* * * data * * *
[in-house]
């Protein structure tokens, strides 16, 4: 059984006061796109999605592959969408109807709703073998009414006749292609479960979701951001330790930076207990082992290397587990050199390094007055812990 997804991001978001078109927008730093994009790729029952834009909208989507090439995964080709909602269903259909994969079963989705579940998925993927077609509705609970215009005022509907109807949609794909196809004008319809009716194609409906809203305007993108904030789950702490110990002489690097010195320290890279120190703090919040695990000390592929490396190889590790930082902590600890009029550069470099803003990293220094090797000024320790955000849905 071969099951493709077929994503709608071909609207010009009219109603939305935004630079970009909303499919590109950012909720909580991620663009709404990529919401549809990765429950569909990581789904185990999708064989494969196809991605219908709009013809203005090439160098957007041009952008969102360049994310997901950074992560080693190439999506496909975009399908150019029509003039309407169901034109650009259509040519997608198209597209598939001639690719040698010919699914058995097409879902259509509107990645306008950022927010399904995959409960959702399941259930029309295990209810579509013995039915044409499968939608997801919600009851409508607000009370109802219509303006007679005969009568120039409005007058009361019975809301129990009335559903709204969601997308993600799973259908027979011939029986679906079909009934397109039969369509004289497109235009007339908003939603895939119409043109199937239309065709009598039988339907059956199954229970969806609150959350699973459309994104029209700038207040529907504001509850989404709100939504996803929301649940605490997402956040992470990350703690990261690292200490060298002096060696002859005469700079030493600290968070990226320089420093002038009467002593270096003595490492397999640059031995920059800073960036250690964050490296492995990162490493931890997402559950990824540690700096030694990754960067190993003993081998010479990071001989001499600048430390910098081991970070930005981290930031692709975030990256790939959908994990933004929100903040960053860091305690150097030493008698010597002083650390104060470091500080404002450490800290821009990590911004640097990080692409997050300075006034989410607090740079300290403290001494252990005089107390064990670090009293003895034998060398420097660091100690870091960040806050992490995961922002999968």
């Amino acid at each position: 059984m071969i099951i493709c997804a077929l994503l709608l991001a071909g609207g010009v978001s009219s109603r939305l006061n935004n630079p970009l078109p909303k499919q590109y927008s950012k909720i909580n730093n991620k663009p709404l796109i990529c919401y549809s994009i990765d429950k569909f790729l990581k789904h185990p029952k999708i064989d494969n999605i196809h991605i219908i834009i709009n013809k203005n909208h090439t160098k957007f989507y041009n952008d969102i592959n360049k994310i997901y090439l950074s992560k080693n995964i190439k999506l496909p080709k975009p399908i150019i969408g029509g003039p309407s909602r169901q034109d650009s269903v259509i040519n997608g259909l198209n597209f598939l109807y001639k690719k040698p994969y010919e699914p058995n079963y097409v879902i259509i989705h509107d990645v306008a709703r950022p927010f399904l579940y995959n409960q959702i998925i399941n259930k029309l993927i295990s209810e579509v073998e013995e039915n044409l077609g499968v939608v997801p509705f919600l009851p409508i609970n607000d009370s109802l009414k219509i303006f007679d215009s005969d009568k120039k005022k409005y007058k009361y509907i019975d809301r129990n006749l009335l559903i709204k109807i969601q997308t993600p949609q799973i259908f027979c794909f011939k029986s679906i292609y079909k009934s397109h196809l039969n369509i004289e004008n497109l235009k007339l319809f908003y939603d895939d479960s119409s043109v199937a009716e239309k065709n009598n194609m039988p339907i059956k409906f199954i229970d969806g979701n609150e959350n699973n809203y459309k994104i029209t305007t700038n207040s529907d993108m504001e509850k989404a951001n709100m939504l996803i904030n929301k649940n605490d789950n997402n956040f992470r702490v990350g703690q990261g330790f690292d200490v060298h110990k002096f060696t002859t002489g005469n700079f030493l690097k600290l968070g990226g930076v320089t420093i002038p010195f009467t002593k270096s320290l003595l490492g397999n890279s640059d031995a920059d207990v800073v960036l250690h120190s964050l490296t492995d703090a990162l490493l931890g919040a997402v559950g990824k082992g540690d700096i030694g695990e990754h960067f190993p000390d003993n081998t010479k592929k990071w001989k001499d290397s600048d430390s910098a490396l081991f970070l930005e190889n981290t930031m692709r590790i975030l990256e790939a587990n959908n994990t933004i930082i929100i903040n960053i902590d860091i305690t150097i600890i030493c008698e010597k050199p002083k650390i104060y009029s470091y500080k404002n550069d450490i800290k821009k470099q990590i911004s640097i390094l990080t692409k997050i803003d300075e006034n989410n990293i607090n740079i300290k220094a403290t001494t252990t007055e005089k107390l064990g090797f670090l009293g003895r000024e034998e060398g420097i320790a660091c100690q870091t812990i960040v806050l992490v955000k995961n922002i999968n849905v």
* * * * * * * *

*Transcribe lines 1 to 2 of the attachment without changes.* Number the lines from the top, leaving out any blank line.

[in-house]
């Protein structure tokens, strides 16, 4: 059984006061796109999605592959969408109807709703073998009414006749292609479960979701951001330790930076207990082992290397587990050199390094007055812990 997804991001978001078109927008730093994009790729029952834009909208989507090439995964080709909602269903259909994969079963989705579940998925993927077609509705609970215009005022509907109807949609794909196809004008319809009716194609409906809203305007993108904030789950702490110990002489690097010195320290890279120190703090919040695990000390592929490396190889590790930082902590600890009029550069470099803003990293220094090797000024320790955000849905 071969099951493709077929994503709608071909609207010009009219109603939305935004630079970009909303499919590109950012909720909580991620663009709404990529919401549809990765429950569909990581789904185990999708064989494969196809991605219908709009013809203005090439160098957007041009952008969102360049994310997901950074992560080693190439999506496909975009399908150019029509003039309407169901034109650009259509040519997608198209597209598939001639690719040698010919699914058995097409879902259509509107990645306008950022927010399904995959409960959702399941259930029309295990209810579509013995039915044409499968939608997801919600009851409508607000009370109802219509303006007679005969009568120039409005007058009361019975809301129990009335559903709204969601997308993600799973259908027979011939029986679906079909009934397109039969369509004289497109235009007339908003939603895939119409043109199937239309065709009598039988339907059956199954229970969806609150959350699973459309994104029209700038207040529907504001509850989404709100939504996803929301649940605490997402956040992470990350703690990261690292200490060298002096060696002859005469700079030493600290968070990226320089420093002038009467002593270096003595490492397999640059031995920059800073960036250690964050490296492995990162490493931890997402559950990824540690700096030694990754960067190993003993081998010479990071001989001499600048430390910098081991970070930005981290930031692709975030990256790939959908994990933004929100903040960053860091305690150097030493008698010597002083650390104060470091500080404002450490800290821009990590911004640097990080692409997050300075006034989410607090740079300290403290001494252990005089107390064990670090009293003895034998060398420097660091100690870091960040806050992490995961922002999968």